CPU Processor Type
HOST Hostname (uname -n)
OSNAME Operating System (uname -s)
OSREL Release of OS (uname -r)
OSVERS Version of OS (uname -v)
autofs provides additional variables that are set based on the user
requesting the mount:
USER The user login name
UID The user login ID
GROUP The user group name
GID The user group ID
HOME The user home directory
HOST Hostname (uname -n)
Additional entries can be defined with the -Dvariable=Value map-option
A map can be marked as executable. A program map will be called with
the key as an argument. It may return no lines of output if there’s an
error, or one or more lines containing a map entry (with \ quoting line
breaks). The map entry corresponds to what would normally follow a map
An executable map can return an error code to indicate the failure in
addition to no output at all. All output sent to stderr is logged into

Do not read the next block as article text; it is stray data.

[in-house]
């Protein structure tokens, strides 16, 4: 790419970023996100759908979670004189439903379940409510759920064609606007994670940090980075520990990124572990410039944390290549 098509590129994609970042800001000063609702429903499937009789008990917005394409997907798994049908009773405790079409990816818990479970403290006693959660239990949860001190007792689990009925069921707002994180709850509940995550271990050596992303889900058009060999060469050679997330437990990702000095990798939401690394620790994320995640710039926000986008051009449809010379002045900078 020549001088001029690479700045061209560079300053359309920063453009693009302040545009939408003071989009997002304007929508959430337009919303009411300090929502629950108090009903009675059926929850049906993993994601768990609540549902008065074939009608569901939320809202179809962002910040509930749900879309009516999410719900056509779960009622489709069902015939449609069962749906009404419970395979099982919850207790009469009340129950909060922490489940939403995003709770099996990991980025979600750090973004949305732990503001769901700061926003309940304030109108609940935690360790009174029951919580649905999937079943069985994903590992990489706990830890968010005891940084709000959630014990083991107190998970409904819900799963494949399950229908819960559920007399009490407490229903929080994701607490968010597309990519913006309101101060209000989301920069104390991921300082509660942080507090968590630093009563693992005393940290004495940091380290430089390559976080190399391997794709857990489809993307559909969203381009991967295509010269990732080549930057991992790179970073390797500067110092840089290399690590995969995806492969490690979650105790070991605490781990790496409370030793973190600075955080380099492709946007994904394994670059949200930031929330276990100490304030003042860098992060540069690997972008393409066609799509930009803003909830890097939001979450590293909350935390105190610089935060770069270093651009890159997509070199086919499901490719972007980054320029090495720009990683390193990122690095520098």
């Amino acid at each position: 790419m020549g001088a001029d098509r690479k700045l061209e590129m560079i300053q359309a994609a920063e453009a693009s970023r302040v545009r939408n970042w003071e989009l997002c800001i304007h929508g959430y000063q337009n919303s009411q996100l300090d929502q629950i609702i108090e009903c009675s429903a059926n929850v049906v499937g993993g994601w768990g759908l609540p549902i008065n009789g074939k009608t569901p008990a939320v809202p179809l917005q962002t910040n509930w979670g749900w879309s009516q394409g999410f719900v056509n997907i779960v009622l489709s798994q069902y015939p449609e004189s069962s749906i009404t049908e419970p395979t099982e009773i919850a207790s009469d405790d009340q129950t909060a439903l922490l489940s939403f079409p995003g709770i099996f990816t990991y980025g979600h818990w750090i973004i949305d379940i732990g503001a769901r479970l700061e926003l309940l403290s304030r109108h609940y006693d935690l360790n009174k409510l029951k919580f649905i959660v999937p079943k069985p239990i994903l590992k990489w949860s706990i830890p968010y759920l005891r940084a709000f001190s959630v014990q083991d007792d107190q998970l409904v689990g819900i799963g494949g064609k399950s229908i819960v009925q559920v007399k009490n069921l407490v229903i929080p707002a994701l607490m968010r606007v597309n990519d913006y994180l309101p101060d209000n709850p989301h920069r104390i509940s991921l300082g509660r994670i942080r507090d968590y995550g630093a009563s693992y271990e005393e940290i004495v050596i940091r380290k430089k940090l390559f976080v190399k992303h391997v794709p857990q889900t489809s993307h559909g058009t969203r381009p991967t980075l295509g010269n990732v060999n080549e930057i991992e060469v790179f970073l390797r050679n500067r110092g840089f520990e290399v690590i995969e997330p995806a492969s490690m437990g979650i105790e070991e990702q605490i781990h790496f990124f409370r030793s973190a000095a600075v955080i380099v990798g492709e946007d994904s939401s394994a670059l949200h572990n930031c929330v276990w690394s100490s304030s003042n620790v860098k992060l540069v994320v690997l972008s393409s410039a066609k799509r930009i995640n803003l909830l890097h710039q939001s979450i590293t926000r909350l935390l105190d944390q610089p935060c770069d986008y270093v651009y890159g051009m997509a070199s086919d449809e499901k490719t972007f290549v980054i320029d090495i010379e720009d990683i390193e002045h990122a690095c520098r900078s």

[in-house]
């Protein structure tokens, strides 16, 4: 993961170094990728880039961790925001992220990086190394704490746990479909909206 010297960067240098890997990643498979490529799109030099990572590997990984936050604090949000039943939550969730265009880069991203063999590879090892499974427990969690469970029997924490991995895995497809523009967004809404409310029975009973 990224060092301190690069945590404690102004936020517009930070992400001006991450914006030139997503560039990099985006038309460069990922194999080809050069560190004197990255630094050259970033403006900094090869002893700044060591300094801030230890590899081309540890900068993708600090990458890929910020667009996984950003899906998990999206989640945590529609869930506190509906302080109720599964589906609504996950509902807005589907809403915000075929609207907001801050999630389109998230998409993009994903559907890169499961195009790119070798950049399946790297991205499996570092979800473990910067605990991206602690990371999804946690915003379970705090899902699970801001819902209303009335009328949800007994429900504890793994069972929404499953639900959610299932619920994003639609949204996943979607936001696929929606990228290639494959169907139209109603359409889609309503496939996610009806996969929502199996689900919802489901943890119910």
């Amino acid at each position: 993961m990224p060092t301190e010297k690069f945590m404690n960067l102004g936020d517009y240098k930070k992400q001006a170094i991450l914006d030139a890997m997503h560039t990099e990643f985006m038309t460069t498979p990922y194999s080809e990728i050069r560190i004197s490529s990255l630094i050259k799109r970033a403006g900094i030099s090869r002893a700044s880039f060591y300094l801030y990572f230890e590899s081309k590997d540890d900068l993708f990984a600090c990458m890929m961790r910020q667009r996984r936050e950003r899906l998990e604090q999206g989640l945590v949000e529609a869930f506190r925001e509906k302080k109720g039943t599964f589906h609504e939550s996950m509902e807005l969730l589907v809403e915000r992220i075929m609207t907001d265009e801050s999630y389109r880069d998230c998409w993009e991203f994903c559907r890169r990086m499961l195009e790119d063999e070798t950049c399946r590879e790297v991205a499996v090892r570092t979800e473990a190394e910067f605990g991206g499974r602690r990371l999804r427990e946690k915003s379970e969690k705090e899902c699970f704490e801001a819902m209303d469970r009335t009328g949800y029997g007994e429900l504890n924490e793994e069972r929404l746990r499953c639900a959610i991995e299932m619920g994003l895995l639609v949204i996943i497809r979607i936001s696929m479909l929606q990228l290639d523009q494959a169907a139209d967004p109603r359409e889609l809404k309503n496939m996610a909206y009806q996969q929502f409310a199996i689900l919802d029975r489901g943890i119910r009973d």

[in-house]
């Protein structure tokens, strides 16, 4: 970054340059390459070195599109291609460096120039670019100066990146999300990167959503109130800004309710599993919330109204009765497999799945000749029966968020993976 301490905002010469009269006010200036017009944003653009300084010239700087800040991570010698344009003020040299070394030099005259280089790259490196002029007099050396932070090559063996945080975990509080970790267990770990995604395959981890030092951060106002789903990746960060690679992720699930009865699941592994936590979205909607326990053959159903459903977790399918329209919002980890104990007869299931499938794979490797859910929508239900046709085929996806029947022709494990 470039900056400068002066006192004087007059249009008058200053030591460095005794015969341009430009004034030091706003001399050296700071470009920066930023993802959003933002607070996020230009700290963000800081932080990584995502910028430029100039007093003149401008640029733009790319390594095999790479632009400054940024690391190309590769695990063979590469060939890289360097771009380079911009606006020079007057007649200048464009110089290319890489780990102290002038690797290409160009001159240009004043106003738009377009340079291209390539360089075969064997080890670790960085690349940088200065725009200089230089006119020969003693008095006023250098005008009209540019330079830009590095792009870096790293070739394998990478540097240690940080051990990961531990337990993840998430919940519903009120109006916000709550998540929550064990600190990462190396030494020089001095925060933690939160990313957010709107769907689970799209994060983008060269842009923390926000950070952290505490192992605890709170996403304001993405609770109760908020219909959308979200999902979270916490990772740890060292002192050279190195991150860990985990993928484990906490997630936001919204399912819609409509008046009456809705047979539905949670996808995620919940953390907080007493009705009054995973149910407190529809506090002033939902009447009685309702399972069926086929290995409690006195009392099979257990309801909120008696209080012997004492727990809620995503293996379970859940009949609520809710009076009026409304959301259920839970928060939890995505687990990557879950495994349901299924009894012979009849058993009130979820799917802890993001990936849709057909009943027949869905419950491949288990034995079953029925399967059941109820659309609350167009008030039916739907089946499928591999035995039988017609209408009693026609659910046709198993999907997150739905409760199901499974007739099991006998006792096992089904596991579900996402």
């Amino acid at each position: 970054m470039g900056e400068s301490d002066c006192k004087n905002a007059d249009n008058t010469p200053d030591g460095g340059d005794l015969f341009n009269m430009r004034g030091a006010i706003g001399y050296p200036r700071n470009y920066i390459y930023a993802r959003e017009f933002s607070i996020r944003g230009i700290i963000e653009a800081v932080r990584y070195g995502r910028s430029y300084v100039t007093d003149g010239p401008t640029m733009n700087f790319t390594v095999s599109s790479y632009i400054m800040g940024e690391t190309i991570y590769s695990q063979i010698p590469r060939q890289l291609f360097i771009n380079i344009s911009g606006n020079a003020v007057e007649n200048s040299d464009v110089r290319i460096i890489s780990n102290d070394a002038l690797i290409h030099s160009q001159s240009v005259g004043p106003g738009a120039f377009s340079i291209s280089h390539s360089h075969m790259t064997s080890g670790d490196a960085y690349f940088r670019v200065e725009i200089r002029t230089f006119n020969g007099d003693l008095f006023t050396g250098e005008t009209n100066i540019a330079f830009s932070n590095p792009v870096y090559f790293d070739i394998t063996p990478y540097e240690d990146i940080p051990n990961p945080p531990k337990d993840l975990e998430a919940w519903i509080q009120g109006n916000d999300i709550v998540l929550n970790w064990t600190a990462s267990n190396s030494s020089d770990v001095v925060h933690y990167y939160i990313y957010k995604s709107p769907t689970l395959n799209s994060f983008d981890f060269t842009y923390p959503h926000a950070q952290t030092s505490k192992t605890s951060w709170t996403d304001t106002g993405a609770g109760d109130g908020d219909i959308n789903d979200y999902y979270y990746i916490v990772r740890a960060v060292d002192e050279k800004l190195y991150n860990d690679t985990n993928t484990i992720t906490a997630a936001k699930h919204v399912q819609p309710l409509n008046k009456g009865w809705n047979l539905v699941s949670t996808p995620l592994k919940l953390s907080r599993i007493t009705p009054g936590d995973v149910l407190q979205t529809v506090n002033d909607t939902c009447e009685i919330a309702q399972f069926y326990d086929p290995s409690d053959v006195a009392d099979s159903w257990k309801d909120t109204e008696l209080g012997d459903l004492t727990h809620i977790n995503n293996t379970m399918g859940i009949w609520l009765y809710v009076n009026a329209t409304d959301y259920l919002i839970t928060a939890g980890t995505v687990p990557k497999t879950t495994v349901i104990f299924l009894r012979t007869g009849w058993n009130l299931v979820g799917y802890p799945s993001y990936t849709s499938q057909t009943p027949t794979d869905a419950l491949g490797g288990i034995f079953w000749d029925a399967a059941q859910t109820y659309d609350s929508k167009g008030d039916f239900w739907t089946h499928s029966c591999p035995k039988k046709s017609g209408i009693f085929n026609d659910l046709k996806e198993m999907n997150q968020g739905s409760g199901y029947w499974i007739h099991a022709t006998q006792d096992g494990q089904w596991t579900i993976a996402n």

the system logs.
A multi-mount map can be used to name multiple filesystems to mount.
It takes the form:
key [-options] [mount-point [-options] location...]...
This may extend over multiple lines, quoting the line-breaks with `\´.
If present, the per-mountpoint mount-options are appended to the
Multiple replicated hosts, same path:
Multiple hosts, some with same path, some with another
<path> host1,host2:/blah host3:/some/other/path
Multiple replicated hosts, different (potentially) paths:
<path> host1:/path/pathA host2:/path/pathB
Mutliple weighted, replicated hosts same path:
Multiple weighted, replicated hosts different (potentially) paths:
<path> host1(3):/path/pathA host2(5):/path/pathB
Anything else is questionable and unsupported, but these variations will also work:
This version of the automounter supports direct maps stored in FILE,
NIS, NISPLUS and LDAP only.
automount(8), auto.master(5), autofs(8), mount(8).
This manual page was written by Christoph Lameter <firstname.lastname@example.org>,
for the Debian GNU/Linux system. Edited by H. Peter Avian
<email@example.com>, Jeremy Fitzhardinge <firstname.lastname@example.org> and Ian Kent
14 Jan 2000